By Ronin Research Scholar Martin Bohle
What makes the affiliation with the Ronin Institute attractive for people like me??
To situate the following, one should recall culture, that is, my cultural background. I was born in post-WWII Germany, at times when the re-emergence of Germany was an option, into a traditional family that had a critical view on Germany’s past. Knowledge, skills, work and civic duties were valued. I mention this because many Ronin Research Scholars come from very different cultures, as sensed through a continental European perspective.
Sixty years later, at that time still into a satisfying professional life, I was preparing for the times that many call retirement or ‘third age’. In substance, it is a kind of self-employment that you fund largely with reserves accumulated so far. Natural sciences, history and philosophy are my life-long interests because these arts answer the questions ‘was die Welt im Innersten zusammenhält,’ (loosely translated: whatever binds the world’s core together.) Consequently, they did determine my education and work (as a scientist and science manager). They also determined the subject for my third-age scholarship, namely, the societal context of the Geosciences (often called ‘geoethics’). Having settled the question of the research subject, I was looking for an affiliation. Why? Because an affiliation seems to make the scholarship ‘real’. I stumbled over an article in Nature that mentioned the Ronin Institute. I wrote to Jon Wilkins and here I am.
I am happy about my choice and opportunities at the Ronin Institute. It complements the other relationships that I nurture, such as scientific associations like the International Association for Promoting Geoethics for matters related to my research, or Edgeryders for outreach beyond scholarly circles. The Ronin Institute provides a home situated at the middle ground.
Looking back at the path that made me discover the Ronin Institute, I notice about six general drivers that may motivate people: (i) access to funding, (ii) meeting like-minded people, (iii) access to ideas, (iv) joining a forum to discuss, (v) fitting time-wise to the career path, or (vi) having a (scholarly) home. For me, the last two drivers were essential – in the first instance, having a home. Also, it fitted the path of life. I am in the luxury position that I can fund my research, that I have a network of like-interested people to discuss with. I am happy to contribute to Ronin by sharing and discussing ideas. I hope that by participating in these activities, I help build an environment that can raise funding and cooperation for Ronin fellows.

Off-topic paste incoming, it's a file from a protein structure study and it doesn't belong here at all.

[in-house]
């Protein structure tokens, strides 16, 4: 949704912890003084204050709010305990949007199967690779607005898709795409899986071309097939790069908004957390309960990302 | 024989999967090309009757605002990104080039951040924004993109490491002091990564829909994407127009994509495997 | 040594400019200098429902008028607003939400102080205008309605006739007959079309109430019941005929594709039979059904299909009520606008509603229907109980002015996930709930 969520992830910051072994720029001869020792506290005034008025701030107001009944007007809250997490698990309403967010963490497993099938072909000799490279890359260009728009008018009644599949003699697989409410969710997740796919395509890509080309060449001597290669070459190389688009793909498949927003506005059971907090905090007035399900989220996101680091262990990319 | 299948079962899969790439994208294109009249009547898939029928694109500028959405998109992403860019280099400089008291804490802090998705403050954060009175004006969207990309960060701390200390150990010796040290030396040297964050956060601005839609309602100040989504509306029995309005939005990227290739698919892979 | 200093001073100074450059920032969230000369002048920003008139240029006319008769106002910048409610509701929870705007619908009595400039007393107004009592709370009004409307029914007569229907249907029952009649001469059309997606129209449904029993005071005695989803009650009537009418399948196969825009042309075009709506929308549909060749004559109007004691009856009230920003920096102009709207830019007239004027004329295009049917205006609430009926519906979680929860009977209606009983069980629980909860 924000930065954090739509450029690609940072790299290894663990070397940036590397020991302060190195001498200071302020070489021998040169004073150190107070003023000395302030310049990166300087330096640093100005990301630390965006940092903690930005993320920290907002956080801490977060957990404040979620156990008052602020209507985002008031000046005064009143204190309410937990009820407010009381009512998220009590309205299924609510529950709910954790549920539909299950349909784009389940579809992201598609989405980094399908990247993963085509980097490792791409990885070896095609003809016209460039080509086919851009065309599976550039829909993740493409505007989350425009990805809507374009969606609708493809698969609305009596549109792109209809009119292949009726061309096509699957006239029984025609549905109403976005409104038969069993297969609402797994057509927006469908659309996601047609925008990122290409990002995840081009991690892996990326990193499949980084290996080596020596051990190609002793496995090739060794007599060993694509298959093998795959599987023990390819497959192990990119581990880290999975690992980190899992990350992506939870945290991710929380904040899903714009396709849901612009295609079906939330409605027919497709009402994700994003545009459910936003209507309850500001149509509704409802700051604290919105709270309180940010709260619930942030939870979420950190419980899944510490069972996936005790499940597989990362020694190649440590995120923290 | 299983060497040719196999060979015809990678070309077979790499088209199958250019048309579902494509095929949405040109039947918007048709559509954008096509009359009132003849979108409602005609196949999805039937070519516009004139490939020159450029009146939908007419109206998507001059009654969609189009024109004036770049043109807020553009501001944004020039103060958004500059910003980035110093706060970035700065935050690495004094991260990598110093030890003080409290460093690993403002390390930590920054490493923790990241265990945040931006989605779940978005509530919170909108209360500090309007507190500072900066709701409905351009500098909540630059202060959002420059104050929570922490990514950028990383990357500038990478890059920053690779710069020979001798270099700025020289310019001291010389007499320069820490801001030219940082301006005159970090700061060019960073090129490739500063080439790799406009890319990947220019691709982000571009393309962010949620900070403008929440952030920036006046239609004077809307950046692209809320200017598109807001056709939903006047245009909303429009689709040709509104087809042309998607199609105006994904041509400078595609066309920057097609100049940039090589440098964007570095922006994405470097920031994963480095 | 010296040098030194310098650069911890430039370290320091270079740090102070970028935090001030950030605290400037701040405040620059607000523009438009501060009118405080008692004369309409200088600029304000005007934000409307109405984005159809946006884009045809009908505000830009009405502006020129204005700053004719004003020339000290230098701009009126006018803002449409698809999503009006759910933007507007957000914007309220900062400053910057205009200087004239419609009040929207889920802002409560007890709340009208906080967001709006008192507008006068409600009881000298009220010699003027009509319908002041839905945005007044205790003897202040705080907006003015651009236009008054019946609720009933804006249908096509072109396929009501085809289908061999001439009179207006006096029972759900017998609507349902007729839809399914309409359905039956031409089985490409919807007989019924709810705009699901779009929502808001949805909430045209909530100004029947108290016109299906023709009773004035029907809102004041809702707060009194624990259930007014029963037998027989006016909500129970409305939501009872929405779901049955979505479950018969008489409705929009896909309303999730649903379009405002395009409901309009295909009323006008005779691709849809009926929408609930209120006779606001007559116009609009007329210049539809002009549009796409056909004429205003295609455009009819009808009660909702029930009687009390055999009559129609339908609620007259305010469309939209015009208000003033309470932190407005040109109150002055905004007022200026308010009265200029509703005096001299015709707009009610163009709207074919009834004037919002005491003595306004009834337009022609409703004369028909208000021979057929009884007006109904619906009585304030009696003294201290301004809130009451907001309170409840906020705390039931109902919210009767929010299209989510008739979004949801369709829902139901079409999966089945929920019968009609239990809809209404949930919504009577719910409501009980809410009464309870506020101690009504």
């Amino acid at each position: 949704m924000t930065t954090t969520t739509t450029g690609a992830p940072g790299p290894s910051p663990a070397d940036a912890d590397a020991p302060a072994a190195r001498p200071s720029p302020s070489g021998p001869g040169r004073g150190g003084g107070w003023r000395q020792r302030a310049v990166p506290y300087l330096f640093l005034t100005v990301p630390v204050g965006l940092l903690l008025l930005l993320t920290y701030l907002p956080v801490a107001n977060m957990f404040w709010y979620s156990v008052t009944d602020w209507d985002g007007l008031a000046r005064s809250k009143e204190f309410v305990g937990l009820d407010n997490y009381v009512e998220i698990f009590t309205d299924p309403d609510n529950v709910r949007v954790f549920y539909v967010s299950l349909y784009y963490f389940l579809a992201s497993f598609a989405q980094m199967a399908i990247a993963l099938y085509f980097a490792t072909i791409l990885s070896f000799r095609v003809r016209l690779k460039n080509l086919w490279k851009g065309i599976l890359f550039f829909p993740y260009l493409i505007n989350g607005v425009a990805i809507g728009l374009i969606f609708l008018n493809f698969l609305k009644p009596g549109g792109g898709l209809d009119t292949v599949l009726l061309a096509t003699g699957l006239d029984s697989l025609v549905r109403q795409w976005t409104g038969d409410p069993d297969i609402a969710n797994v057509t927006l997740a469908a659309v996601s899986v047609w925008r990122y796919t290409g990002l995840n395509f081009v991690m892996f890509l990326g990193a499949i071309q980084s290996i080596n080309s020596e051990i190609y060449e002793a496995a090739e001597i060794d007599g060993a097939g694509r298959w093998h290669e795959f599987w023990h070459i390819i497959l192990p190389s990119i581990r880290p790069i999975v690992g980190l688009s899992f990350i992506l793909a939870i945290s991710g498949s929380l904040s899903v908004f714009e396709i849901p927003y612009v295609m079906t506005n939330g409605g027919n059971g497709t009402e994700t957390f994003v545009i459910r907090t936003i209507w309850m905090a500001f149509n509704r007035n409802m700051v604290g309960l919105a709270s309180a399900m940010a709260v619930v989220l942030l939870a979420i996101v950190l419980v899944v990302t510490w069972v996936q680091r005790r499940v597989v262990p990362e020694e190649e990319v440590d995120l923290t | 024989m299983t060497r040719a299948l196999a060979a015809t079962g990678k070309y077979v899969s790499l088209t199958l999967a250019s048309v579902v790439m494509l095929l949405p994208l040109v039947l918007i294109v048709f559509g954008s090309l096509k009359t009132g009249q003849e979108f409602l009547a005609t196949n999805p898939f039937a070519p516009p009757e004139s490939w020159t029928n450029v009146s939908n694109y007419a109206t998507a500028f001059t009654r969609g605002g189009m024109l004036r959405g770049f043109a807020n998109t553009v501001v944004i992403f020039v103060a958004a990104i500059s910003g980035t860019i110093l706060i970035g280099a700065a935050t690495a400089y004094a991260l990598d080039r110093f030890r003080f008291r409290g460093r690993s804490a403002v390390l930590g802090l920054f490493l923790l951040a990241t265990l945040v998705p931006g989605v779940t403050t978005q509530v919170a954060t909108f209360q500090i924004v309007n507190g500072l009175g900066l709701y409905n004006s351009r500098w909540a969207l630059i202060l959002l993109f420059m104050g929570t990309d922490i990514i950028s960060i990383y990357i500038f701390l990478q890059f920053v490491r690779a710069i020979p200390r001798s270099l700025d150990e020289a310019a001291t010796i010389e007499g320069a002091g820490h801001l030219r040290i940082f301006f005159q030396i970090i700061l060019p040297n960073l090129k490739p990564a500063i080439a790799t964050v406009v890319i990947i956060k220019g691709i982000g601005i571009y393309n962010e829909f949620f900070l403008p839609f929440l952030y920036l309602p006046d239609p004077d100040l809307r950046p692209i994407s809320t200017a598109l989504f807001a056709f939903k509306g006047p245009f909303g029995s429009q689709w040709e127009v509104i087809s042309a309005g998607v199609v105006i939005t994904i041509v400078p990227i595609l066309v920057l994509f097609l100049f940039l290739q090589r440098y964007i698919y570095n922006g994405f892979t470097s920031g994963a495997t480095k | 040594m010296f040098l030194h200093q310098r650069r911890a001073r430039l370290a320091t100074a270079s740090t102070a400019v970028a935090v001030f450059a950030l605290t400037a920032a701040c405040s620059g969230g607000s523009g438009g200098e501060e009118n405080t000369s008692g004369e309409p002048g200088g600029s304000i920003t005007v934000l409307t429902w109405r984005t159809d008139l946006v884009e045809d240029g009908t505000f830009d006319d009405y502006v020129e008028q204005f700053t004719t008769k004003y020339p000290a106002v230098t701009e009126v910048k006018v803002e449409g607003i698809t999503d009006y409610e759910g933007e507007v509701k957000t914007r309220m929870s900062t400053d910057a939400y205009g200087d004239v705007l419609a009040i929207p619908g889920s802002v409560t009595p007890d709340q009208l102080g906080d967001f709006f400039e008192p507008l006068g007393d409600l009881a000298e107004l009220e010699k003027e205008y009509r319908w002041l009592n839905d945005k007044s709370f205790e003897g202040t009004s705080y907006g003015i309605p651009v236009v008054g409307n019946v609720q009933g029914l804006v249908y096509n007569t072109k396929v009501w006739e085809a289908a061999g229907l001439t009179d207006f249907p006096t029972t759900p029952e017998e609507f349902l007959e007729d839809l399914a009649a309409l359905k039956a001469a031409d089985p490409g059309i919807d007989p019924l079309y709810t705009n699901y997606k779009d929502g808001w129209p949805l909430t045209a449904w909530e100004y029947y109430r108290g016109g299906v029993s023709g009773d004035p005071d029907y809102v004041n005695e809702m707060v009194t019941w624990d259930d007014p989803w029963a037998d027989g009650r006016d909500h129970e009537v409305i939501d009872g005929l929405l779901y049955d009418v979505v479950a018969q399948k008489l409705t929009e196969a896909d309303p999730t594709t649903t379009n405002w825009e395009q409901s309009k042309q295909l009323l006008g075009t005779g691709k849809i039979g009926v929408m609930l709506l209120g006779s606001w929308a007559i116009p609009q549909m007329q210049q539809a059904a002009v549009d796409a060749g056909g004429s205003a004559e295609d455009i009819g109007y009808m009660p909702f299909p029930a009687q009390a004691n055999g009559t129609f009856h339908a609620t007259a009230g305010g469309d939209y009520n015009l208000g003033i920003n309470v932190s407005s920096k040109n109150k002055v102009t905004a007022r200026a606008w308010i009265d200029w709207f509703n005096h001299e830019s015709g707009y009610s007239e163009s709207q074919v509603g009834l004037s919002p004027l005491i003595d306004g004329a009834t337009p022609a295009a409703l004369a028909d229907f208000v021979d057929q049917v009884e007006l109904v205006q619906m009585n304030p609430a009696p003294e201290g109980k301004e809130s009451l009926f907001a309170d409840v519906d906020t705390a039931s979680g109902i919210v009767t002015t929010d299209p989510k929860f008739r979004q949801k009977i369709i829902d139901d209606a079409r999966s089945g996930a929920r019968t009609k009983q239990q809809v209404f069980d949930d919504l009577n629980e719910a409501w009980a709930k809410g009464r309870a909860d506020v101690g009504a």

Hence, what makes the affiliation with the Ronin Institute attractive for people like me? To have a home to which one contributes something meaningful. Finally, going into ‘third age’ means autonomy, although knowing that over time its perimeter will shrink. Hence, you focus on something relevant within a broader pattern that others may shape.
Martin Bohle is interested, taking a systems perspective, in understanding the societal frameworks and the philosophy of the geosciences in times of anthropogenic global change. He was program manager at European Commission, (Brussels; retired 2019), educated as physical oceanographer, and applied geophysical fluid dynamics to lakes and marine ecosystems.
This post is a perspective of the author, and does not necessarily reflect the views of the Ronin Institute.